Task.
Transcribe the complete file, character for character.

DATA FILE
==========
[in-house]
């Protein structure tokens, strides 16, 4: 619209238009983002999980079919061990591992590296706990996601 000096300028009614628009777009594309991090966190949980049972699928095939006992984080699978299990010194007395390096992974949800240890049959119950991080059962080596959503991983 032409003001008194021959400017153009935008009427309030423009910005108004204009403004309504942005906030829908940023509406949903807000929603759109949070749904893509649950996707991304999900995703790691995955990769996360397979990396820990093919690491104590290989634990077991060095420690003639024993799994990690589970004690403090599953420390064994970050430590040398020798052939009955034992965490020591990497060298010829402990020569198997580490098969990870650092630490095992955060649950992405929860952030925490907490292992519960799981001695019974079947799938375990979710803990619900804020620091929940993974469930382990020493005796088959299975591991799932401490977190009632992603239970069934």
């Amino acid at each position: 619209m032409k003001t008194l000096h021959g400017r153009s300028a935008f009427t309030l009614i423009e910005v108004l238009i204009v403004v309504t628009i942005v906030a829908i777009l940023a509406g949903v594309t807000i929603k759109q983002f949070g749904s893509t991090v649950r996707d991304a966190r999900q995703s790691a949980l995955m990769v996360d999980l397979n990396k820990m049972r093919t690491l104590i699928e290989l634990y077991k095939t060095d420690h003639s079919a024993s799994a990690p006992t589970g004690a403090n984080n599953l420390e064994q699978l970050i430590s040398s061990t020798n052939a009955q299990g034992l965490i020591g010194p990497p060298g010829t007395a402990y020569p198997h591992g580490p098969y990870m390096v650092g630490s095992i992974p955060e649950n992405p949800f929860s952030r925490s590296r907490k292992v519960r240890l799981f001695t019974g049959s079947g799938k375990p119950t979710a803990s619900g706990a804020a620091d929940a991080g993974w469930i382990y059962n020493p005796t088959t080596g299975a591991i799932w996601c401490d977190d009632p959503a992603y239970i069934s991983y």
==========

[in-house]
């Protein structure tokens, strides 16, 4: 619209238009983002999980079919061990591992590296706990996601 000096300028009614628009777009594309991090966190949980049972699928095939006992984080699978299990010194007395390096992974949800240890049959119950991080059962080596959503991983 032409003001008194021959400017153009935008009427309030423009910005108004204009403004309504942005906030829908940023509406949903807000929603759109949070749904893509649950996707991304999900995703790691995955990769996360397979990396820990093919690491104590290989634990077991060095420690003639024993799994990690589970004690403090599953420390064994970050430590040398020798052939009955034992965490020591990497060298010829402990020569198997580490098969990870650092630490095992955060649950992405929860952030925490907490292992519960799981001695019974079947799938375990979710803990619900804020620091929940993974469930382990020493005796088959299975591991799932401490977190009632992603239970069934």
């Amino acid at each position: 619209m032409k003001t008194l000096h021959g400017r153009s300028a935008f009427t309030l009614i423009e910005v108004l238009i204009v403004v309504t628009i942005v906030a829908i777009l940023a509406g949903v594309t807000i929603k759109q983002f949070g749904s893509t991090v649950r996707d991304a966190r999900q995703s790691a949980l995955m990769v996360d999980l397979n990396k820990m049972r093919t690491l104590i699928e290989l634990y077991k095939t060095d420690h003639s079919a024993s799994a990690p006992t589970g004690a403090n984080n599953l420390e064994q699978l970050i430590s040398s061990t020798n052939a009955q299990g034992l965490i020591g010194p990497p060298g010829t007395a402990y020569p198997h591992g580490p098969y990870m390096v650092g630490s095992i992974p955060e649950n992405p949800f929860s952030r925490s590296r907490k292992v519960r240890l799981f001695t019974g049959s079947g799938k375990p119950t979710a803990s619900g706990a804020a620091d929940a991080g993974w469930i382990y059962n020493p005796t088959t080596g299975a591991i799932w996601c401490d977190d009632p959503a992603y239970i069934s991983y």